Thursday, June 14, 2012

whale song

writing about "rock's historical turn" in Retromania and also in the interview with Greil Marcus at LARB, I mention The Band singing about late 19th Century farmers and the Civil War, and Randy Newman singing about the slave trade... but clean forgot about this song by Mountain, "Nantucket Sleigh Ride", the plaint of a whaler leaving behind his sweetheart:

Older Britons will remember an instrumental only segment of this (the good bit, basically) as the theme tune to ITV's Sunday political program Weekend World

info deposited at YouTube:

The term "Nantucket Sleighride" was coined by the whalers to explain what happened after they harpooned a whale. (Nantucket Island was considered the whaling capital of the world during the 19th century.) The first strike of the harpoon was not intended to kill the whale but only to attach it to the whale boat. The whale would take off pulling the whale boat along at speeds of up to 23 mph (37 kmh). The whale would eventually tire itself out, the leading officer in the boat would then use a penetrating lance to kill the whale.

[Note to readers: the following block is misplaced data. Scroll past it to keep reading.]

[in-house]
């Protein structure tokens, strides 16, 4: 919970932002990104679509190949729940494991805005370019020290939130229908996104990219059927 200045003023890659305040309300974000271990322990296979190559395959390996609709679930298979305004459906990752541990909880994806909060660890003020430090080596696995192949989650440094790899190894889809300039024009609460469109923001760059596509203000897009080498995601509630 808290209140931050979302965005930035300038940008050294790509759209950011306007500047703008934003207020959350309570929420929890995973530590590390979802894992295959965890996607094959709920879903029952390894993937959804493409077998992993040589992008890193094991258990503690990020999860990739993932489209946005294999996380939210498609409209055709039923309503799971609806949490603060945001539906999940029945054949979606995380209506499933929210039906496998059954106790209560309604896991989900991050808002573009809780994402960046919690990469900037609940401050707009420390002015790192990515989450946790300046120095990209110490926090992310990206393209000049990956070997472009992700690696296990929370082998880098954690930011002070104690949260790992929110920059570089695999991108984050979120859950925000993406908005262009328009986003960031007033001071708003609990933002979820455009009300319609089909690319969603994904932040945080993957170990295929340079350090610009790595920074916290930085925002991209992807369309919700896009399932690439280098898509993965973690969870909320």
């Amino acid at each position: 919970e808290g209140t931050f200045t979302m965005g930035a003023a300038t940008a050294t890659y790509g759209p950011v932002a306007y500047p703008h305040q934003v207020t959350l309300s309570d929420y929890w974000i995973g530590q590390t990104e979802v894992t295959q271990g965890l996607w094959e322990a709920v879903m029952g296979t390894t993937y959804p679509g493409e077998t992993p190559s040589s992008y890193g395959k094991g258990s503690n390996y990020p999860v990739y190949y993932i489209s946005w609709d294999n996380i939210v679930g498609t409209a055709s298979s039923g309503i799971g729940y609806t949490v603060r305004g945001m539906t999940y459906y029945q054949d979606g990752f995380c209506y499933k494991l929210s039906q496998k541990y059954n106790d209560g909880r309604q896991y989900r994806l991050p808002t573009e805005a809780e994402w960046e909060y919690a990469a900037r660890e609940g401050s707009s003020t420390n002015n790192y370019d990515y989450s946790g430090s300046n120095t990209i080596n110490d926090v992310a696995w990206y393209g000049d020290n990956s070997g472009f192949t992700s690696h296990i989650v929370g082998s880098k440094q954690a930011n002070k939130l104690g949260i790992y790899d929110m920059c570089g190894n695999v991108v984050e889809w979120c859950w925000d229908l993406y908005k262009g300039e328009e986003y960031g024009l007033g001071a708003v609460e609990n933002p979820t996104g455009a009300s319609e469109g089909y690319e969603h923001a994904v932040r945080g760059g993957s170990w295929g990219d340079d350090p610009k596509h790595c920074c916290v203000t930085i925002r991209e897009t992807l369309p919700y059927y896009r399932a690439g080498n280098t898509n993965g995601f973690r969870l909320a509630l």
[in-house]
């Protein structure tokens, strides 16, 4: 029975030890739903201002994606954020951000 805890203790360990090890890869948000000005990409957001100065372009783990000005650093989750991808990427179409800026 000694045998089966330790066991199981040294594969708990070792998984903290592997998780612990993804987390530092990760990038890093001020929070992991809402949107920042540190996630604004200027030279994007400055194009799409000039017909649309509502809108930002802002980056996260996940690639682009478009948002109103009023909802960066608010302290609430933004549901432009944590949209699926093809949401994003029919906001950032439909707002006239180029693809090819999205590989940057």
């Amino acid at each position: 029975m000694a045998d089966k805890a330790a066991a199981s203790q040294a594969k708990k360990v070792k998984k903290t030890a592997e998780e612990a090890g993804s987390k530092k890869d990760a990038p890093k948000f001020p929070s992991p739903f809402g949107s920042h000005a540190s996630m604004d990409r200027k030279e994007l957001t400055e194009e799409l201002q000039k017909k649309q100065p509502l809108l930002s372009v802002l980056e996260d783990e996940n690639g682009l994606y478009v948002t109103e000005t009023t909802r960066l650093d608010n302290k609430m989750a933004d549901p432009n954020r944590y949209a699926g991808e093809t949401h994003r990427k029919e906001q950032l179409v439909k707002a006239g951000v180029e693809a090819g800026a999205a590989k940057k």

The song "Nantucket Sleighride" is "(Dedicated to Owen Coffin)" who was cabin boy aboard the whaler Essex, which was destroyed by a sperm whale in 1819. Owen ended up in the lifeboat with Captain Pollard, his uncle. Two other lifeboats also put out. During the next 3 - 4 months, the lifeboats separated. One was never seen again, but some of those on the remaining two boats were eventually rescued.

During those long months at sea (and on desert islands), many of the men died. The remainder eventually had to resort to cannibalism to survive. After the dead of natural causes were consumed, the men determined to draw lots to see who would sacrifice his life for the others. Owen Coffin ``won'' the lottery. The Captain tried to take Owen's place, but the youth insisted on his ``right''. The executioner was also drawn by lot. That ``winner'', another young man named Charles Ramsdell, also tried vainly to swap places with Owen. Again he refused. Owen's body kept the others alive for ten days (Captain Pollard refused to eat his nephew). Another man died, and his body kept Pollard and Ramsdell alive a few more days until they were rescued

No comments:

Post a Comment